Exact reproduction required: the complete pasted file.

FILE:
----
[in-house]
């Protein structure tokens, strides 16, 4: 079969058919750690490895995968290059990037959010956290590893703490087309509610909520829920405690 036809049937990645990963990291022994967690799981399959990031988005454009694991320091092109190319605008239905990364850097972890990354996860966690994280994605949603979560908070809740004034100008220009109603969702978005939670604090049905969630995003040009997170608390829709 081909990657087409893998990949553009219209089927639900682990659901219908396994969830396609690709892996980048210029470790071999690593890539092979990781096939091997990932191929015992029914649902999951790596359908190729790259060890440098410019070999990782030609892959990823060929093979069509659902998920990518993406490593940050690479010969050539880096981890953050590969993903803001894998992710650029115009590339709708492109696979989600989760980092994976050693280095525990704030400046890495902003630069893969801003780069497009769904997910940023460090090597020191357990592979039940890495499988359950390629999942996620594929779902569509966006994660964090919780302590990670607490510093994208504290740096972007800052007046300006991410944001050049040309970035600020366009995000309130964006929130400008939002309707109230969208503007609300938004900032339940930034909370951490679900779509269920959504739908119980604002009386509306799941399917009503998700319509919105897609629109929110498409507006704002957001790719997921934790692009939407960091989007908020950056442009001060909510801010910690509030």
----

[in-house]
């Protein structure tokens, strides 16, 4: 079969058919750690490895995968290059990037959010956290590893703490087309509610909520829920405690 036809049937990645990963990291022994967690799981399959990031988005454009694991320091092109190319605008239905990364850097972890990354996860966690994280994605949603979560908070809740004034100008220009109603969702978005939670604090049905969630995003040009997170608390829709 081909990657087409893998990949553009219209089927639900682990659901219908396994969830396609690709892996980048210029470790071999690593890539092979990781096939091997990932191929015992029914649902999951790596359908190729790259060890440098410019070999990782030609892959990823060929093979069509659902998920990518993406490593940050690479010969050539880096981890953050590969993903803001894998992710650029115009590339709708492109696979989600989760980092994976050693280095525990704030400046890495902003630069893969801003780069497009769904997910940023460090090597020191357990592979039940890495499988359950390629999942996620594929779902569509966006994660964090919780302590990670607490510093994208504290740096972007800052007046300006991410944001050049040309970035600020366009995000309130964006929130400008939002309707109230969208503007609300938004900032339940930034909370951490679900779509269920959504739908119980604002009386509306799941399917009503998700319509919105897609629109929110498409507006704002957001790719997921934790692009939407960091989007908020950056442009001060909510801010910690509030």